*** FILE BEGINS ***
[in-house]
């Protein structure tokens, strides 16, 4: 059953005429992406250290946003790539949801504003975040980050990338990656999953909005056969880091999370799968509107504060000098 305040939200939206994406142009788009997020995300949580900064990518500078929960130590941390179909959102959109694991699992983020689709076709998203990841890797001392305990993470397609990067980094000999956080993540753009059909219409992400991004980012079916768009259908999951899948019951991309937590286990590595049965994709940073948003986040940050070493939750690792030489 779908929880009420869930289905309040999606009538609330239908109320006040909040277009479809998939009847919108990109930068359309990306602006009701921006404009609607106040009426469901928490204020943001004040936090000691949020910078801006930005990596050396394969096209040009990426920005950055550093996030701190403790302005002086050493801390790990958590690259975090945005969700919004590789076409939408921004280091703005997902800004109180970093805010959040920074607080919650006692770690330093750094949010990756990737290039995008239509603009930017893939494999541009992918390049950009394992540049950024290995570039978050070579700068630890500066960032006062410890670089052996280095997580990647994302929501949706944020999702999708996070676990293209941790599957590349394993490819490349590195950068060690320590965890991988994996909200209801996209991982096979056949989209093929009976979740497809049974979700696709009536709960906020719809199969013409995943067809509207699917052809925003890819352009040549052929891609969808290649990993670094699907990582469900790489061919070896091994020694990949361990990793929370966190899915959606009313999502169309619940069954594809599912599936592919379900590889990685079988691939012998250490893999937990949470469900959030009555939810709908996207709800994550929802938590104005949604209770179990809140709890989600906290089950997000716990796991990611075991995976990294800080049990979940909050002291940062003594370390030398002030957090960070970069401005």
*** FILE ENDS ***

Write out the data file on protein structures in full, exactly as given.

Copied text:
[in-house]
């Protein structure tokens, strides 16, 4: 059953005429992406250290946003790539949801504003975040980050990338990656999953909005056969880091999370799968509107504060000098 305040939200939206994406142009788009997020995300949580900064990518500078929960130590941390179909959102959109694991699992983020689709076709998203990841890797001392305990993470397609990067980094000999956080993540753009059909219409992400991004980012079916768009259908999951899948019951991309937590286990590595049965994709940073948003986040940050070493939750690792030489 779908929880009420869930289905309040999606009538609330239908109320006040909040277009479809998939009847919108990109930068359309990306602006009701921006404009609607106040009426469901928490204020943001004040936090000691949020910078801006930005990596050396394969096209040009990426920005950055550093996030701190403790302005002086050493801390790990958590690259975090945005969700919004590789076409939408921004280091703005997902800004109180970093805010959040920074607080919650006692770690330093750094949010990756990737290039995008239509603009930017893939494999541009992918390049950009394992540049950024290995570039978050070579700068630890500066960032006062410890670089052996280095997580990647994302929501949706944020999702999708996070676990293209941790599957590349394993490819490349590195950068060690320590965890991988994996909200209801996209991982096979056949989209093929009976979740497809049974979700696709009536709960906020719809199969013409995943067809509207699917052809925003890819352009040549052929891609969808290649990993670094699907990582469900790489061919070896091994020694990949361990990793929370966190899915959606009313999502169309619940069954594809599912599936592919379900590889990685079988691939012998250490893999937990949470469900959030009555939810709908996207709800994550929802938590104005949604209770179990809140709890989600906290089950997000716990796991990611075991995976990294800080049990979940909050002291940062003594370390030398002030957090960070970069401005």